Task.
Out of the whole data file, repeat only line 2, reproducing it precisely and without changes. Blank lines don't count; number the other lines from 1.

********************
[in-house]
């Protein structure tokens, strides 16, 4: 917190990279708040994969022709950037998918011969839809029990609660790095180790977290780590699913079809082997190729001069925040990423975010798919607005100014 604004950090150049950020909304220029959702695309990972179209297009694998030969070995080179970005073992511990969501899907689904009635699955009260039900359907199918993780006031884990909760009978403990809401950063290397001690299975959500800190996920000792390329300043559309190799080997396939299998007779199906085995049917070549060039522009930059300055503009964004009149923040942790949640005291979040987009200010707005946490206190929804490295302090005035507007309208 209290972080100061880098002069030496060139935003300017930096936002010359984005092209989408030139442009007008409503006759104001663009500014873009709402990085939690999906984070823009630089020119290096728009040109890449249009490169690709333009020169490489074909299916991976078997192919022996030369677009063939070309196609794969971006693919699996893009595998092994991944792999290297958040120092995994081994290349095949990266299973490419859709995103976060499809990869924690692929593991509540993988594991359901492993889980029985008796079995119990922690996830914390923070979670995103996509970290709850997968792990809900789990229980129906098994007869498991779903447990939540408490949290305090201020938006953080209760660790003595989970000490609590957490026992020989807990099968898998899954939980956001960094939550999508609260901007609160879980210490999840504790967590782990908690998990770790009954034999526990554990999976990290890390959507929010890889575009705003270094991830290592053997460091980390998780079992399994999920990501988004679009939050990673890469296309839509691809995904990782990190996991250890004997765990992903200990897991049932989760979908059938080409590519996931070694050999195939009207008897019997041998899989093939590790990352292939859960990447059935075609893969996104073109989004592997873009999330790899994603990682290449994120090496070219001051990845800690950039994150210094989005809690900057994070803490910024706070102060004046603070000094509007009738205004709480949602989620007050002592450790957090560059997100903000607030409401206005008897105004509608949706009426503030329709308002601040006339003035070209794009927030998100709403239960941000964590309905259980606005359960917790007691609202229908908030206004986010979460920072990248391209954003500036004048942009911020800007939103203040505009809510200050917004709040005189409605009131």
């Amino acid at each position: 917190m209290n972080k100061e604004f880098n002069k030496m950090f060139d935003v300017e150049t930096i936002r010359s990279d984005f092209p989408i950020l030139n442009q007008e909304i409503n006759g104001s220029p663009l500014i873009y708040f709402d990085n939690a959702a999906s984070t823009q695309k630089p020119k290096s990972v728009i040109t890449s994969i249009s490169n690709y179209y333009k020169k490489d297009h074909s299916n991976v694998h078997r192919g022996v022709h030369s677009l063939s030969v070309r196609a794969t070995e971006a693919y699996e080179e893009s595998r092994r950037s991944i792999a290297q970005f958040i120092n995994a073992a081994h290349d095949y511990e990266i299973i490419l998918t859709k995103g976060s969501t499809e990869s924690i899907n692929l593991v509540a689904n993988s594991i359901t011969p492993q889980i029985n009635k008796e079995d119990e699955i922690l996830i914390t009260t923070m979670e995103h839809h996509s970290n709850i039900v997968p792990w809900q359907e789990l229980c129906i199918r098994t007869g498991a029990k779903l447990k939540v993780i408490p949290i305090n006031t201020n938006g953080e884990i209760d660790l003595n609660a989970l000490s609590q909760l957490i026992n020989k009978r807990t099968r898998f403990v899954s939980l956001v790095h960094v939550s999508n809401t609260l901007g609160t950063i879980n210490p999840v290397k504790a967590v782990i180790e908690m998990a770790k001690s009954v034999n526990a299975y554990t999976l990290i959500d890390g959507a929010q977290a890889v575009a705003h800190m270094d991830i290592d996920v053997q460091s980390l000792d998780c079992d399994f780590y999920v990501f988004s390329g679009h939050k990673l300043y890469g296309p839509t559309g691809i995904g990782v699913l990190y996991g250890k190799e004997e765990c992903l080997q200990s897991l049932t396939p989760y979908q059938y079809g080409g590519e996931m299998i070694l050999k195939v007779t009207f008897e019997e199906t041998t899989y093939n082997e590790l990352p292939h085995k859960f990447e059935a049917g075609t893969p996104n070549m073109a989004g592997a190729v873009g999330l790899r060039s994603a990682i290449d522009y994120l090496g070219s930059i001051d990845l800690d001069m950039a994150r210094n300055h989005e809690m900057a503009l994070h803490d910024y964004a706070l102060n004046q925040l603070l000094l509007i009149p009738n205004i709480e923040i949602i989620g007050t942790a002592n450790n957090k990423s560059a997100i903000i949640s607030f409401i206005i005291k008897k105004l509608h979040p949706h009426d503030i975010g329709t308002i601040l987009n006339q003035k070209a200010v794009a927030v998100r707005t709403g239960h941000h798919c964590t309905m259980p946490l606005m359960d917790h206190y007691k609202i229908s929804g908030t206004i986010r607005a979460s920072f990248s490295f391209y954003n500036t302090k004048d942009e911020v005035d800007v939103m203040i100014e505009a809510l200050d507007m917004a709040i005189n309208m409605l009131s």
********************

């Protein structure tokens, strides 16, 4: 917190990279708040994969022709950037998918011969839809029990609660790095180790977290780590699913079809082997190729001069925040990423975010798919607005100014 604004950090150049950020909304220029959702695309990972179209297009694998030969070995080179970005073992511990969501899907689904009635699955009260039900359907199918993780006031884990909760009978403990809401950063290397001690299975959500800190996920000792390329300043559309190799080997396939299998007779199906085995049917070549060039522009930059300055503009964004009149923040942790949640005291979040987009200010707005946490206190929804490295302090005035507007309208 209290972080100061880098002069030496060139935003300017930096936002010359984005092209989408030139442009007008409503006759104001663009500014873009709402990085939690999906984070823009630089020119290096728009040109890449249009490169690709333009020169490489074909299916991976078997192919022996030369677009063939070309196609794969971006693919699996893009595998092994991944792999290297958040120092995994081994290349095949990266299973490419859709995103976060499809990869924690692929593991509540993988594991359901492993889980029985008796079995119990922690996830914390923070979670995103996509970290709850997968792990809900789990229980129906098994007869498991779903447990939540408490949290305090201020938006953080209760660790003595989970000490609590957490026992020989807990099968898998899954939980956001960094939550999508609260901007609160879980210490999840504790967590782990908690998990770790009954034999526990554990999976990290890390959507929010890889575009705003270094991830290592053997460091980390998780079992399994999920990501988004679009939050990673890469296309839509691809995904990782990190996991250890004997765990992903200990897991049932989760979908059938080409590519996931070694050999195939009207008897019997041998899989093939590790990352292939859960990447059935075609893969996104073109989004592997873009999330790899994603990682290449994120090496070219001051990845800690950039994150210094989005809690900057994070803490910024706070102060004046603070000094509007009738205004709480949602989620007050002592450790957090560059997100903000607030409401206005008897105004509608949706009426503030329709308002601040006339003035070209794009927030998100709403239960941000964590309905259980606005359960917790007691609202229908908030206004986010979460920072990248391209954003500036004048942009911020800007939103203040505009809510200050917004709040005189409605009131």